A team at the University of Wolverhampton has received further funding to develop an Artificial Intelligence (AI) platform to help Cyber Security professionals reduce stress and improve performance.
Led by Visiting Scholar, Ellen Kay, and Professor Prashant Pillai of the University’s Wolverhampton Cyber Research Institute (WCRI) the team has been awarded nearly £60,000 to develop a Proof-of-Concept of their smart technology. Other University team members are Maria Uther, Professor of Cyber Psychology and Head of Centre for Psychological Research and Dr Sadiq Ali, Lecturer at the School of Mathematics and Computer Science and a member of WCRI.
The project is one of 14 selected for Phase 2 of the Cyber Security Academic Start-ups Accelerator Programme (CyberASAP), funded by the Department for Digital, Culture, Media and Sport (DCMS) and delivered in partnership with Innovate UK and Knowledge Transfer Network (KTN).
The project, ‘CyberMIND: An AI based platform helping Cyber Security professionals detect, predict and manage stress’, is due to run until February 2021.
Several recent studies have shown that cyber professionals experience extreme levels of stress with 95% working beyond their contracted hours, 48% suffering from mental health and 23% turning to medication or alcohol to cope. 1 in 3 suffer from ‘tremendous’ stress, and 40% leave their jobs within 12 months, costing employers more than £16K per person in recruitment and onboarding, not including the cost of sick days taken due to stress which is currently 21 days per year.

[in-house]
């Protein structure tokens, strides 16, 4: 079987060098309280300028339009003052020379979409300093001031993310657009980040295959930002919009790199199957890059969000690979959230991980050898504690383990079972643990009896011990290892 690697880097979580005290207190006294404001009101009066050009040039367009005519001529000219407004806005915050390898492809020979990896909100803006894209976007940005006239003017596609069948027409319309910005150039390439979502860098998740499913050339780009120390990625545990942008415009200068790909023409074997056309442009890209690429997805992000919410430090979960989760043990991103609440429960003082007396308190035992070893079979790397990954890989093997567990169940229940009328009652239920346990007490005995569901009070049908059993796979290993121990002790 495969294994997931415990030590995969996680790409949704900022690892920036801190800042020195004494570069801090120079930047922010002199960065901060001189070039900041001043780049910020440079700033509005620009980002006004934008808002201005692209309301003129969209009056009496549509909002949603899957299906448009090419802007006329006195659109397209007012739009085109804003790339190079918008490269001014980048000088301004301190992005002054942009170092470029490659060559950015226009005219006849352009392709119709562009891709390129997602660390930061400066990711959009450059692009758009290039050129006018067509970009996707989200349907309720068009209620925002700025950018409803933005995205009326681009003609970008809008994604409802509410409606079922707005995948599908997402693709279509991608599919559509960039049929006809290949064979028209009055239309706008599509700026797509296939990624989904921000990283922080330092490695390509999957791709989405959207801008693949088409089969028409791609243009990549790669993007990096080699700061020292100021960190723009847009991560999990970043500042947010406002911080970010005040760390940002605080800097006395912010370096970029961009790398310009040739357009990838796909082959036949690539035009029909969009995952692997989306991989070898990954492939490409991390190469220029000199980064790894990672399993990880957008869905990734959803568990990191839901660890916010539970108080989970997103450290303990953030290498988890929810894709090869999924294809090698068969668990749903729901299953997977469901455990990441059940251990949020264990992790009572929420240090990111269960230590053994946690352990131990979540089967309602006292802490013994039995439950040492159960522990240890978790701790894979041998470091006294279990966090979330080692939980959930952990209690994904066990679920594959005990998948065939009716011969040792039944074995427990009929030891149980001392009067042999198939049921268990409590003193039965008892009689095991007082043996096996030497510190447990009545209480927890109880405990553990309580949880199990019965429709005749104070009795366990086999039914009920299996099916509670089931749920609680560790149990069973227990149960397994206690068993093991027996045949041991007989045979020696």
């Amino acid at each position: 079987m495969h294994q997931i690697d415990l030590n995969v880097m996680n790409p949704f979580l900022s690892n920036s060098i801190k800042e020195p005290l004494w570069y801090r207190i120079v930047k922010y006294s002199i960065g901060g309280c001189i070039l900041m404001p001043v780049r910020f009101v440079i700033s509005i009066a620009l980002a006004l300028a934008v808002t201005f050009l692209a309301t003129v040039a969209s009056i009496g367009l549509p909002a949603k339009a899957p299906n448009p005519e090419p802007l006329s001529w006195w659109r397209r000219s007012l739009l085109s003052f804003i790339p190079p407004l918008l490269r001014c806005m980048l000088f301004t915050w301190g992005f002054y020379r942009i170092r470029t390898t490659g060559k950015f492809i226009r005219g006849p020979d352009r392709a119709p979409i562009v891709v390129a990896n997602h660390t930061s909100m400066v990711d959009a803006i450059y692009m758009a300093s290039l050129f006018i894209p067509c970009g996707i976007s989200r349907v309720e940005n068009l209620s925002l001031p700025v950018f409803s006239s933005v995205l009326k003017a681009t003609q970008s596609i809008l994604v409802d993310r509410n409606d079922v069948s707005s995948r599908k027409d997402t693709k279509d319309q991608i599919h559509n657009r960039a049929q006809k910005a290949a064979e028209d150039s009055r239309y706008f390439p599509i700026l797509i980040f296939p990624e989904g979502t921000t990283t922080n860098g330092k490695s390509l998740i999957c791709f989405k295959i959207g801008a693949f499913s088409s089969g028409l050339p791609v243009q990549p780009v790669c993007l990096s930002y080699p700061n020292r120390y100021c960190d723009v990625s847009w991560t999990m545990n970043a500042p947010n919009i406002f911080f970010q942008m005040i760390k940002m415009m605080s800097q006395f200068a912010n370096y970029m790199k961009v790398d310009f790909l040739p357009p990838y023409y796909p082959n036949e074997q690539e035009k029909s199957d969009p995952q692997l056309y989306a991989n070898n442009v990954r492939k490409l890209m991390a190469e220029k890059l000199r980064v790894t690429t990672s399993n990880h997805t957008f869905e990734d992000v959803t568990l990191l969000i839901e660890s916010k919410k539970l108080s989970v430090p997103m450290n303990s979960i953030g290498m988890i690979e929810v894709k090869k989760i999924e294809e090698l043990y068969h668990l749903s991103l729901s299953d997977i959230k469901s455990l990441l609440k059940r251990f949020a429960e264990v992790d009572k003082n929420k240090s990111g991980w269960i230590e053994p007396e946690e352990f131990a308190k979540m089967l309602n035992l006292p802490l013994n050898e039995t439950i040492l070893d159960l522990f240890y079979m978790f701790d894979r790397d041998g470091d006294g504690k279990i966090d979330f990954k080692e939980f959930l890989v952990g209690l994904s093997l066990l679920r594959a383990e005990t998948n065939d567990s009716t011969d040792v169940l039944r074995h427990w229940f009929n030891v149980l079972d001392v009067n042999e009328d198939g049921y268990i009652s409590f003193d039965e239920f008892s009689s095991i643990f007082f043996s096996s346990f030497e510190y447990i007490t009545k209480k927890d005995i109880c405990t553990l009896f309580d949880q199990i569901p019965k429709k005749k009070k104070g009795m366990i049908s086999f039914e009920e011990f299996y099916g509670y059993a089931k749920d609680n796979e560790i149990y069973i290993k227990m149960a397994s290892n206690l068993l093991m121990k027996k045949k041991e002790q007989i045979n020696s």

Professor Pillai said: “The Phase 2 funding will help us build and test our system and our aim is to take the product to market in the future.
“In the first phase, the team invited Cyber Security professionals to take part in an online survey to assess the scale of the problem against the national average and the results were overwhelming, with 90% respondents acknowledging that stress was affecting their physical health and 86% acknowledging that it was affecting their work-life balance.
“The biggest concern in our findings was that 68% acknowledged that stress was affecting their ability to perform their job duties and 72% acknowledged that stress impacted the cyber team’s overall performance. So how vulnerable are we to potential cyber-attacks if our cyber professionals are suffering?
“The team has now opened the survey to other IT professionals to gain an understanding of the scale of the problem in the IT sector and to identify how they can help reduce stress, improve wellbeing and help companies address their Duty of Care.”
Project lead, Ellen Kay, said: “Due to an increase in the number of sophisticated attacks, shortage of skilled staff and overwhelming workloads, cyber professionals are suffering high levels of stress. So how secure are we? CyberMIND will help cyber professionals to monitor and reduce their stress levels and improve their performance.”
The survey is available here.
For more information contact Professor Pillai (P.Pillai@wlv.ac.uk) or Ellen Kay (E.Kay@wlv.ac.uk).